Behold: The Unbender!

As I wrote at the beginning of my making kitchen knives project (oh my, is it over a year already?), the steel bars often need straightening before a knife can be made out of them. The method I used then was not particularly time-consuming, but it was very annoying, with the screws constantly falling off to the ground and me cursing all the time. So I have decided to build a jig to help with the job. And here it is.

© Charly, all rights reserved. Click for full size.

This simple thingie took me a ridiculous amount of time to make. Like, three or four times more than it probably should. It might even have cost me more time to build it than I will ever save by using it, depending on how many knives I will make in the future.

The principle is simple, there are three rollers made from old piping and some ball bearings. Two are fixed to the base plate and one is on a plate sliding on two columns opposite them and center between them. A screw in the center can push the upper roller down between the two stationary ones and thus it can bend steel.

© Charly, all rights reserved. Click for full size.

The use is easy. Put the end of a flat bar between the rollers with the concave side down, tighten the central screw a bit and pull the steel back and forth end-to-end through the rollers (but careful not to pull it out completely, because that would mean starting over). Then check for straightness, eventually tighten the screw a fraction, pull, check again, rinse and repeat until the bar is straight.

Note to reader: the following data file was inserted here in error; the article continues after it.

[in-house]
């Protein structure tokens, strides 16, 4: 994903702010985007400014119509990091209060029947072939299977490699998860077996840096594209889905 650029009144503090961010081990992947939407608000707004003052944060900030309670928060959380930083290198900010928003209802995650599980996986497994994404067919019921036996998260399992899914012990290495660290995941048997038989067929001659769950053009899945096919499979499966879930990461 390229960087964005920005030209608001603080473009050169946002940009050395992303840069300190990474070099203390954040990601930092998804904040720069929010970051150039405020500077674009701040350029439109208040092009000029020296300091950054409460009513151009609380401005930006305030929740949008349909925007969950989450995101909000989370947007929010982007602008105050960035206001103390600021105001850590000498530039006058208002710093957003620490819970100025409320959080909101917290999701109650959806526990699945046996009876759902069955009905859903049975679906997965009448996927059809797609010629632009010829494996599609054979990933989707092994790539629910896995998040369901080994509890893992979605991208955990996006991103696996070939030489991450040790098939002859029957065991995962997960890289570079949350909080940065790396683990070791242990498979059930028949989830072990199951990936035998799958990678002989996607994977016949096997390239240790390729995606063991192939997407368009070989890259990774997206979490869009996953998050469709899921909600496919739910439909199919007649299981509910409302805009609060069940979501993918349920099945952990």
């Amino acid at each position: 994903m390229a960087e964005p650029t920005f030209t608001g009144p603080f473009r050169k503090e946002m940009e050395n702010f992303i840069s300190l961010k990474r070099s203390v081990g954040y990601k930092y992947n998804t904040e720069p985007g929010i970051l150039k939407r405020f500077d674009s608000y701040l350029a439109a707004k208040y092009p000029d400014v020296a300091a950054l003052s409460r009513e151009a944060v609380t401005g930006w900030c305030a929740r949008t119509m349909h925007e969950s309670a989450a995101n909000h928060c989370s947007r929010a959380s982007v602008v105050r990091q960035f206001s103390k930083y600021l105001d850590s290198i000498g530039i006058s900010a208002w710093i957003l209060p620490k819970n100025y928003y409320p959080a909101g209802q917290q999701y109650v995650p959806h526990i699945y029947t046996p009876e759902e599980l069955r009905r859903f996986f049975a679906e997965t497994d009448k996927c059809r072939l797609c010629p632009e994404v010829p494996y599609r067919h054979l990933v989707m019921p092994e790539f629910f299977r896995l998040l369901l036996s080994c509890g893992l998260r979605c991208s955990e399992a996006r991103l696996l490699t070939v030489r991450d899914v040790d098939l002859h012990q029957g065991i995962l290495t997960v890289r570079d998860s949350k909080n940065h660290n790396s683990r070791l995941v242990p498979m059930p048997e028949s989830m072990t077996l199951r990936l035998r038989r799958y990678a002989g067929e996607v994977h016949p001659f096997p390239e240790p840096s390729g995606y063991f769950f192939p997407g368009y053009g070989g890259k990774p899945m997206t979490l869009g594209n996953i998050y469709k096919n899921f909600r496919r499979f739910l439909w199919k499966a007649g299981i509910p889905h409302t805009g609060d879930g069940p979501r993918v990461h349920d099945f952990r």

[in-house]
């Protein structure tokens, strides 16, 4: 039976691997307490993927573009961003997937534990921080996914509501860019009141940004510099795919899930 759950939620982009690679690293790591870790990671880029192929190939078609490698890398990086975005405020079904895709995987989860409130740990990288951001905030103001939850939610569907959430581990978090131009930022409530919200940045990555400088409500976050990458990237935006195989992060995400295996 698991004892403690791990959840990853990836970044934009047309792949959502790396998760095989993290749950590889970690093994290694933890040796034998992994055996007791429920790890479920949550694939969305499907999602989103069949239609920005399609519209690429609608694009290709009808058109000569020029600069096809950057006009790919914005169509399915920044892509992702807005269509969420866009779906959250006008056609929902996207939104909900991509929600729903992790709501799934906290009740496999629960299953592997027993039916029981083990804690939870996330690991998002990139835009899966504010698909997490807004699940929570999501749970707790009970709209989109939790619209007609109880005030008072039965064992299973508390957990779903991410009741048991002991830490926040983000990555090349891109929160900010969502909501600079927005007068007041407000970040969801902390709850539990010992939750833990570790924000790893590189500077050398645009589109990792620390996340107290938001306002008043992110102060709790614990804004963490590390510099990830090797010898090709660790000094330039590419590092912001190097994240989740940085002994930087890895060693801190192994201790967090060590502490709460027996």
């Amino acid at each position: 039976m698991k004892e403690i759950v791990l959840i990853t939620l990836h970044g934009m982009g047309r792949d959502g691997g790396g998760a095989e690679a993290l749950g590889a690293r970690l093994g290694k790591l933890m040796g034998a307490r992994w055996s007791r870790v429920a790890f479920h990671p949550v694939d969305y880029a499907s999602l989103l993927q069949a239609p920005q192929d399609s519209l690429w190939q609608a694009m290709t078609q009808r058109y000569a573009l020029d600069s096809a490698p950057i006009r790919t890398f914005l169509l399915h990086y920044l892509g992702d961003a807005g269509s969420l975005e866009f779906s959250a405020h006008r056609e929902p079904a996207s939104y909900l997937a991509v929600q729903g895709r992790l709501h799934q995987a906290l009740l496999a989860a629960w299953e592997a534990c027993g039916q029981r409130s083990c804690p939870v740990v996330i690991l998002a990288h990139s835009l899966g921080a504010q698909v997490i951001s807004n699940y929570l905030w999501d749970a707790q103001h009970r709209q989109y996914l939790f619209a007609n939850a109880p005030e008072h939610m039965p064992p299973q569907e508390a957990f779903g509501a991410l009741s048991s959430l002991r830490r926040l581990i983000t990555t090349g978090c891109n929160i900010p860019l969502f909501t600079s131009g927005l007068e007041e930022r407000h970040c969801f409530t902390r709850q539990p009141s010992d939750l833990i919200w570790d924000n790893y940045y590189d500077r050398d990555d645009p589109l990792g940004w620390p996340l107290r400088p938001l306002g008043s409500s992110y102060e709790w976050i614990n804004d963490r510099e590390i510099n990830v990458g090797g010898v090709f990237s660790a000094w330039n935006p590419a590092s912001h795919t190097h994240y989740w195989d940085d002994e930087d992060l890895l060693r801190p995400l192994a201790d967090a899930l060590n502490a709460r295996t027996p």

It works actually very well. I have straightened all my bar stock in minutes and to a better degree than I was able to achieve previously. But still…

Well, hopefully, the finishing works on the forge will go a bit faster, because without the forge I can’t do squat.


  1. says

    Wow, that’s impressive!
    I use two pieces of copper wire and my blacksmith’s vise. One piece is in a ‘U’ shape and the other is straight, so I can position the bend and bend factor by adjusting the width of the ‘U’. Even the width of a 12-ga copper wire is enough to snap some blades.

  2. says

    Many years ago I needed a strip bender (sort of the opposite of what you need) so I built a similar machine where the two lower rollers were fitted with spur gears driven off a central shaft that turned them both. A big crank handle made feeding the strip easy.

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